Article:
By OHA Staff, 1984
That the Kamaka Family Hui has been sitting on a keg of explosives is only putting it mildly.
The very land they farm in their Waikane Diversified Agriculture Institute on 187 acres of Waikane Valley aina is a virtual hotbed of military ordnance. They’ve got some beautiful papayas, taro and bananas growing in various areas of the land but they can’t expand any further without coming upon more explosives.
There are both live and dead ordnances littering the Kamaka land.
Marines of the Explosive Ordnance Disposal (EOD) unit have been surface cleaning the area the past couple of months in what was scheduled to be a 90-day project. OHA has been assisting the family in establishing and developing their institute. In a recent on-site visit by OHA for an update on the situation, there doesn’t appear to be any way the cleaning job will be done in 90 days.
“There’s no way they can finish the job in that time. It will take forever,” said Ray Kamaka, family spokesman who heads the hui.
Erosion and other natural causes have exposed most of the ordnances and the Marines are just cleaning the surface. There was evidence of this everywhere OHA visited in the valley. At a couple of points during the visitation, Kamaka stopped and explained that all a person has to do to is dig a little ways with the hands into the soil and ordnances would be exposed. He brushed away some dirt and exposed some of the buried explosive, one of which was declared “live.” It was later exploded with other like finds.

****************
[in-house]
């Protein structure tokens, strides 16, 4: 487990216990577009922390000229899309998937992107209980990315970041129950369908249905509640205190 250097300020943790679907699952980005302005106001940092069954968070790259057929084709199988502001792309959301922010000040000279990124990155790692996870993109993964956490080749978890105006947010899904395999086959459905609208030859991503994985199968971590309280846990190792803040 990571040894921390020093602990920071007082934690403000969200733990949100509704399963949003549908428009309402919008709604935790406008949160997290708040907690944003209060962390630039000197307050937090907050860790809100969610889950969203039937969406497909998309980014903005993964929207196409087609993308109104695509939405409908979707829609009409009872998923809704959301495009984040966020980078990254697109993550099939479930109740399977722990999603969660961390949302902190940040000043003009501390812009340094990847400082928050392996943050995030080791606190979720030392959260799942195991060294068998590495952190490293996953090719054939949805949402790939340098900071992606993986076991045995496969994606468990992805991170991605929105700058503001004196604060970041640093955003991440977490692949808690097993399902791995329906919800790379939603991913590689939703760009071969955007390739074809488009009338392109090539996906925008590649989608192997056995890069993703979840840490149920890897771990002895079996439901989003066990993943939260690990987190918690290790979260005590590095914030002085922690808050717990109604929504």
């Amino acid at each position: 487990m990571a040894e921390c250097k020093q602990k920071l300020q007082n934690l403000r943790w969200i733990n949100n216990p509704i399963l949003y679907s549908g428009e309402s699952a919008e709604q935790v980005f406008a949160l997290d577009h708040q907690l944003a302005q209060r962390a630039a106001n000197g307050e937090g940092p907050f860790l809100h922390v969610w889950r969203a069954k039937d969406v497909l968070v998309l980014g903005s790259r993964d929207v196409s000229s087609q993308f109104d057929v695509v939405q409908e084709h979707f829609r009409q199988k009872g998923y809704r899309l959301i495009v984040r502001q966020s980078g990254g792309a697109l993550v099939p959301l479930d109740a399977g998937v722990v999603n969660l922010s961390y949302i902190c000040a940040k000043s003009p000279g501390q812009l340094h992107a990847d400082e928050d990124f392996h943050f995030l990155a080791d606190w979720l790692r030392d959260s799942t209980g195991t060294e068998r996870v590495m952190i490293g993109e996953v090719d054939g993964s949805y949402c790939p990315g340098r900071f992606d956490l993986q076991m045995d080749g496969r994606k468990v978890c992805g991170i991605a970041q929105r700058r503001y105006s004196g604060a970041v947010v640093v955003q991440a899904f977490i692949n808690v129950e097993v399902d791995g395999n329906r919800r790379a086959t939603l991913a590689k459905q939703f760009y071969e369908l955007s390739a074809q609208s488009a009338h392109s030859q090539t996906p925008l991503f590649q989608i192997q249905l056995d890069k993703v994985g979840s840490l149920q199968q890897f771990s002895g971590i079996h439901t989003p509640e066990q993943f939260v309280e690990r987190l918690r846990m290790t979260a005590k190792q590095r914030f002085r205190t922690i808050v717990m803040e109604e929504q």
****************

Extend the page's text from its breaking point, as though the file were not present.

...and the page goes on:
Kamaka emphasized how dangerous it is for hunters, hikers and other people who go into the valley despite “Keep Out, Private Property” signs on the premises.
Among other trespassers are marijuana growers who sneak in from across the mountain on the Kualoa side or from the Waiahole Irrigation Ditch side to drop off their plants. “These people are crazy doing this. They’re putting their lives on the line,” Kamaka declared. He has destroyed what plants he’s found.
In addition to the three crops already planted, Kamaka would like to expand into flower-growing and establish an educational work project where children could come and learn about the different fruits and plants and work the land. Because of the hazards posed by the exposed and buried explosives, however, he is unable at the moment to realize his purpose.
And what is the future of the Kamaka land? Will the hui settle for a land exchange or money? Kamaka isn’t answering these questions yet. “We’ll just have to wait and see,” is all he would say. He has nothing but praise for the EOD unit and the cooperation he’s received from the military. “They’ve been just fantastic and we’ve worked very closely,” Kamaka stated.
Meanwhile, trespassers are reminded to stay out of the valley. OHA will continue to monitor the situation and assist the hui in whatever areas possible.